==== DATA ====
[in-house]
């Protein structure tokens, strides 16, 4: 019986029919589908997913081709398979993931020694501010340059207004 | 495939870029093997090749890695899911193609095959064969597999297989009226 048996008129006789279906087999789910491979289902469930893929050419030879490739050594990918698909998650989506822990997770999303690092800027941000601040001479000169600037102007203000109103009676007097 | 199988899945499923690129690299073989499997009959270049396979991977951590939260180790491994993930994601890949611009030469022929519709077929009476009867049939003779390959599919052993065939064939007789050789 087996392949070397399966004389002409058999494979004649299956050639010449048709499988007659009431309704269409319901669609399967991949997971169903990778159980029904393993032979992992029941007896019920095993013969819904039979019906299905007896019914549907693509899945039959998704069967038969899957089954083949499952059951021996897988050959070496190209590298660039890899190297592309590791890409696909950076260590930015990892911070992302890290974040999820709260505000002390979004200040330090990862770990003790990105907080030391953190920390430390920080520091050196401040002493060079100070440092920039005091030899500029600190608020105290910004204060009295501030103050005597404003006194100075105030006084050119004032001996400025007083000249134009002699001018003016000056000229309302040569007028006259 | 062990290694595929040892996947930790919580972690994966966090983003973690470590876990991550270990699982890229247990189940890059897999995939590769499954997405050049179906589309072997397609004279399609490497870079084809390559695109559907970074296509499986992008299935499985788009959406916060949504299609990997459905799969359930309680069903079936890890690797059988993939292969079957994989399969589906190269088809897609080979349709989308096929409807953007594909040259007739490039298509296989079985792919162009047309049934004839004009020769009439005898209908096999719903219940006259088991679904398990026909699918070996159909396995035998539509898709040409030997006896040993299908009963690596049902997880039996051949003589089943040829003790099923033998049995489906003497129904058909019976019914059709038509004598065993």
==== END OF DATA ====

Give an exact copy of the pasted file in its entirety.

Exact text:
[in-house]
């Protein structure tokens, strides 16, 4: 019986029919589908997913081709398979993931020694501010340059207004 | 495939870029093997090749890695899911193609095959064969597999297989009226 048996008129006789279906087999789910491979289902469930893929050419030879490739050594990918698909998650989506822990997770999303690092800027941000601040001479000169600037102007203000109103009676007097 | 199988899945499923690129690299073989499997009959270049396979991977951590939260180790491994993930994601890949611009030469022929519709077929009476009867049939003779390959599919052993065939064939007789050789 087996392949070397399966004389002409058999494979004649299956050639010449048709499988007659009431309704269409319901669609399967991949997971169903990778159980029904393993032979992992029941007896019920095993013969819904039979019906299905007896019914549907693509899945039959998704069967038969899957089954083949499952059951021996897988050959070496190209590298660039890899190297592309590791890409696909950076260590930015990892911070992302890290974040999820709260505000002390979004200040330090990862770990003790990105907080030391953190920390430390920080520091050196401040002493060079100070440092920039005091030899500029600190608020105290910004204060009295501030103050005597404003006194100075105030006084050119004032001996400025007083000249134009002699001018003016000056000229309302040569007028006259 | 062990290694595929040892996947930790919580972690994966966090983003973690470590876990991550270990699982890229247990189940890059897999995939590769499954997405050049179906589309072997397609004279399609490497870079084809390559695109559907970074296509499986992008299935499985788009959406916060949504299609990997459905799969359930309680069903079936890890690797059988993939292969079957994989399969589906190269088809897609080979349709989308096929409807953007594909040259007739490039298509296989079985792919162009047309049934004839004009020769009439005898209908096999719903219940006259088991679904398990026909699918070996159909396995035998539509898709040409030997006896040993299908009963690596049902997880039996051949003589089943040829003790099923033998049995489906003497129904058909019976019914059709038509004598065993």